EPHRAIM HARDCASTLE: Scotland's Stone of Scone last time in the south?

EPHRAIM HARDCASTLE: Why Scotland’s Stone of Scone could be making its last journey south for the King’s Coronation

Incoming Scots First Minister Humza Yousaf will ignore predecessor Alex Salmond’s exhortation to prevent the Stone of Scone from leaving Edinburgh for the Coronation. While Salmond said no Scottish government should just meekly give back ‘the property stolen 700 years ago’ it is likely to be its last journey south. The Coronation Chair is in a poor state of repair and holding the Stone, weighing almost 24 stone, will be its biggest trial. The King weighs about half that. Leaving the Stone in Scotland, and giving it a central role during the monarch’s traditional post-coronation visit, would make it less of a bone of contention. And keep the Coronation Chair useable for a few more crownings yet.

The Stone of Scone, also known as the Scottish Stone of Destiny

Newly elected leader of the Scottish National Party Humza Yousaf attends the Scottish Parliament

One coronation tradition seems to have bitten the dust. In 1953, 82 licences to roast an ox in the street were approved by the Ministry of Food. The main stipulation was that an ox had been roasted there at previous coronations. Would royalists roasting cattle on London’s suburban street spits fall foul of London Mayor Sadiq Khan’s 2,500 Ulez spy cameras?

Where has it all gone wrong for Jack Whitehall and his dad Michael? The comedian, whose TV shows Backchat and Travels with My Father catapulted Michael, 82, to fame, declares he will no longer work with his curmudgeonly pater. ‘Me and dad are done now,’ he declares. ‘We have fallen out and he cut me loose.’ Jack has been the butt of regular barbs from his dad including a recent reference to the alleged smallness of his manhood. ‘He has written me out of his will,’ adds Jack. ‘He did that when I tricked him into doing naked yoga in Los Angeles.’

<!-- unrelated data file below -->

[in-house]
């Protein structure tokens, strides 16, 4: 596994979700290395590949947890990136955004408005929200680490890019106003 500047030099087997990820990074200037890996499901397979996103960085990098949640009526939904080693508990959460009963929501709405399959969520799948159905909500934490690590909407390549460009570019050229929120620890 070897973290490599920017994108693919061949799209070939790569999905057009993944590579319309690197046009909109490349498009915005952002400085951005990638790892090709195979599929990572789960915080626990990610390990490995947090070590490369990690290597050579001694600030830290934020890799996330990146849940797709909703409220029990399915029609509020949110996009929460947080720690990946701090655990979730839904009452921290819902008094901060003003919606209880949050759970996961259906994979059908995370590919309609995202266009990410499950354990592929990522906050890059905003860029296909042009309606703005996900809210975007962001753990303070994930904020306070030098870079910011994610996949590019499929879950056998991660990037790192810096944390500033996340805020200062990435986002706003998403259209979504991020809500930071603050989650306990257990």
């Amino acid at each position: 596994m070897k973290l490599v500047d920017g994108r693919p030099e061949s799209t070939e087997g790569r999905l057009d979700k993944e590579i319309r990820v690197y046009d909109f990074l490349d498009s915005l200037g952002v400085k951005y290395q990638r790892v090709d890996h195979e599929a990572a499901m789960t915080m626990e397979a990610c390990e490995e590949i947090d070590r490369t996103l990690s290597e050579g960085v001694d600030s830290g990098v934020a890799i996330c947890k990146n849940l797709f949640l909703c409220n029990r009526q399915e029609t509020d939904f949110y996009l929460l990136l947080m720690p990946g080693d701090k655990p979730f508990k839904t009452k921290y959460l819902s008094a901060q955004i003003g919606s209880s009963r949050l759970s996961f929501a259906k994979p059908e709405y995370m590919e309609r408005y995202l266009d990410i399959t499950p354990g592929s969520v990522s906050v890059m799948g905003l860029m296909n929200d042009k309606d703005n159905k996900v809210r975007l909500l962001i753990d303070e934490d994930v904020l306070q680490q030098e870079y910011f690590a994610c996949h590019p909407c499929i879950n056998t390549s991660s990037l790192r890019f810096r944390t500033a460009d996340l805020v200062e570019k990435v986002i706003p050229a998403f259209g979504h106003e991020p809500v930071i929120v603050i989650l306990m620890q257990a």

Jack also complains about never being mentioned as a classmate of Emma Watson, pictured, during their time at Oxford’s elite Dragon School. ‘Whenever they write about the school they mention Emma, Robert Pattinson and Tom Hiddleston,’ he wails. ‘I am the school’s dirty little secret.’ He adds: ‘There was a story about a teacher who had been arrested when they found indecent images on his laptop. The headline was: “Pervert teacher arrested at Jack Whitehall’s former school.” I was like, “Where’s Emma Watson now?”’

Emma Watson in New York last year 

Jennifer Saunders admits to a teenage passion for warbler David Cassidy, even putting up a jumbo poster on her bedroom wall. ‘Jackie magazine would do these posters where one week you’d get the middle of David Cassidy, then the next week his head, then his leg,’ she recalls. ‘You’d gradually build your David Cassidy from dismembered bits.’ Puts a new meaning on Cassidy’s song Breaking Up Is Hard to Do.

The Duchess of York, seeking spiritual solace from the Dalai Lama, asks him about guilt. ‘He said [guilt] was not in the Tibetan dictionary. He said it was a disease of nice people,’ spouts Fergie. ‘He said “Is that clear?”, and I said “Yes”, and he said “Ha, it’s never clear. It always rains in England”.’ Surely His Holiness is a shoo-in for any future edition of Tibet’s Got Talent?

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